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Email Classification (Incl. Spam Classification) With POPFile On Ubuntu Feisty Fawn

This article shows how you can install and use POPFile to classify incoming emails on an Ubuntu Feisty Fawn desktop. It is a POP3 proxy that fetches your mails from your mail server, classifies them and passes them on to your email client. Of course, POPFile must be trained to properly classify emails. From the POPFile web site: “POPFile is an automatic mail classification tool. Once properly set up and trained, it will scan all email as it arrives and classify it based on your training. You can give it a simple job, like separating out junk e-mail, or a complicated one-like filing mail into a dozen folders. Think of it as a personal assistant for your inbox.”

This document comes without warranty of any kind!


1 Preliminary Note

In order to use POPFile with your email client, a few settings must be changed in the email client. I’ll demonstrate this on the basis of the Evolution email client, but of course, you can use any other email client (e.g. Thunderbird) as well – the modifications are very similar.


2 Installing POPFile

Open the Synaptic Package Manager (System > Administration > Synaptic Package Manager):


Type in your password:


Click on the Search button:


Search for popfile:


The search should find a package called popfile. Click on it and select Mark for Installation from the menu:


POPFile needs a few other packages. Accept the other packages by clicking on Mark:


Then click on Apply:


Confirm your selection by clicking on Apply again:


The packages are now being downloaded and installed:



Click on Close afterwards and leave the Synaptic Package Manager:


3 Configuring POPFile

POPFile comes with a web interface which runs on port 7070, so open a browser and go to You’ll first see the History page which doesn’t hold anything interesting for now:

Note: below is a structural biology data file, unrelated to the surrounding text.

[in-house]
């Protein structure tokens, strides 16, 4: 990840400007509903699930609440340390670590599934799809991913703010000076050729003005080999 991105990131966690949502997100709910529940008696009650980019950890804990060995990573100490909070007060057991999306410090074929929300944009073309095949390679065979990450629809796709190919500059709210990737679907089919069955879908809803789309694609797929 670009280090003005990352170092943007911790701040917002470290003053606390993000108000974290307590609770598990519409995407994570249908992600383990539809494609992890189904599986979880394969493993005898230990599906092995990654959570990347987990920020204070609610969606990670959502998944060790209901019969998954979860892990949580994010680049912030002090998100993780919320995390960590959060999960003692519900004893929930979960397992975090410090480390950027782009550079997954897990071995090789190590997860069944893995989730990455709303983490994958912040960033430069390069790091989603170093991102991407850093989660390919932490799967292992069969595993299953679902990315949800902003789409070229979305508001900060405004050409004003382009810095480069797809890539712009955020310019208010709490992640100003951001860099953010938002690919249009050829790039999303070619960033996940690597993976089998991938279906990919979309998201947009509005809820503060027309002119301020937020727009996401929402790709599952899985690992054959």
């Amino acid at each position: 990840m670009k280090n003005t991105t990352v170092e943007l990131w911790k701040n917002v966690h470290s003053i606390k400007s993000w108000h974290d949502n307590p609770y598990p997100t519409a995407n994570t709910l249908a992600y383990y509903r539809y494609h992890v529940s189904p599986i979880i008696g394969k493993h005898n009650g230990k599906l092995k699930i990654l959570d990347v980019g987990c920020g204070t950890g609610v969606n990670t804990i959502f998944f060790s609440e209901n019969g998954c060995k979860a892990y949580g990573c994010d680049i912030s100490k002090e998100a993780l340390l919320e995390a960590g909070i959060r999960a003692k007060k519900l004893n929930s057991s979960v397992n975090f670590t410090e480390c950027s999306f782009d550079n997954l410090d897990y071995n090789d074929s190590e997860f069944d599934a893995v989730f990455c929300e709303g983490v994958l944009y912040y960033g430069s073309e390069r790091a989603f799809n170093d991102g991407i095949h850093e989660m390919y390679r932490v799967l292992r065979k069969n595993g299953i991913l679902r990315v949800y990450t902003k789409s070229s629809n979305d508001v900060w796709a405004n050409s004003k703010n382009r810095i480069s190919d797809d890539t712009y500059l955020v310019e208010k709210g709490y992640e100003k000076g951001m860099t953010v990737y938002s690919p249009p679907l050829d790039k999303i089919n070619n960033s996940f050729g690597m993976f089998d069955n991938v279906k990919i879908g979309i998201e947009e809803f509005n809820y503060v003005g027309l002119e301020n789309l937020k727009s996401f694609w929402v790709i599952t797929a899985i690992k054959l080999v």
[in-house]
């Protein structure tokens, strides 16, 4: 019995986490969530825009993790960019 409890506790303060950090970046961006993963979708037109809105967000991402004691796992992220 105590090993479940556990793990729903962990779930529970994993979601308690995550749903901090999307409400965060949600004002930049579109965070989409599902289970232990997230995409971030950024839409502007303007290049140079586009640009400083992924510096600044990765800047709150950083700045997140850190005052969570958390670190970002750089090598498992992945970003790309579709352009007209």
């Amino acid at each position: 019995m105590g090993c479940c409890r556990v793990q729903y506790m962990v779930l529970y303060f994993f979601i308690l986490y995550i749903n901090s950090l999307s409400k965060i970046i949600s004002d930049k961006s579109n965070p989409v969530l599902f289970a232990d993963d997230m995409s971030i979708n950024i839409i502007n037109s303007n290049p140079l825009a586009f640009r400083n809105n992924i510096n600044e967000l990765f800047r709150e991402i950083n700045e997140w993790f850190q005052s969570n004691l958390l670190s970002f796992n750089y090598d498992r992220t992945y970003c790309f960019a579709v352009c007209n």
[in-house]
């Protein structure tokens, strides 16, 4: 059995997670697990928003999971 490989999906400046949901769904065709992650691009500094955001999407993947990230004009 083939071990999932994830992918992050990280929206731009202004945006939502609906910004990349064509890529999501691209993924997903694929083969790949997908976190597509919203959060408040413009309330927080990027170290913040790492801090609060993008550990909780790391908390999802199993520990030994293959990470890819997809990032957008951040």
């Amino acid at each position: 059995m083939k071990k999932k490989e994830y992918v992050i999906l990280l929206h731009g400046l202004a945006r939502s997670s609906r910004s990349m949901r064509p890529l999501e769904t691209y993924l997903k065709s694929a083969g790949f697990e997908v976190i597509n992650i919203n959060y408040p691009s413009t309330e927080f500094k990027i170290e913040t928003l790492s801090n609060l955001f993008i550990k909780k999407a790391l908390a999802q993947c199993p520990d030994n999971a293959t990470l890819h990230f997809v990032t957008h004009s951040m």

Go to the Buckets page. Scroll down to the bottom of that page (to the Maintenance section) and create your email categories (“buckets” in POPFile speech), e.g. personal, work, and spam:





Afterwards, you should see your new categories at the top of the Buckets page. It’s a good idea to select different colours for each category so that you can easily differentiate between each category later on in the statistics:


That’s all we need to configure. Of course, you can browse the other tabs to become familiar with the POPFile interface. On the Magnets page, you can define rules (e.g. From or To email addresses) that cause matching emails to always be put into a certain category:


On the Configuration, Security, and Advanced tabs, you can find further POPFile configuration options. You should change them only if you know what you’re doing:




4 Configuring The Email Client

I’m using Evolution as my email client in this example. The configuration shouldn’t be very different for other email clients (e.g. Thunderbird).

What we have to do now is tell our email client to fetch emails from our POPFile proxy instead of directly from the mail server. Therefore we must modify the settings of the email account for which we want to use POPFile. Go to Edit > Preferences: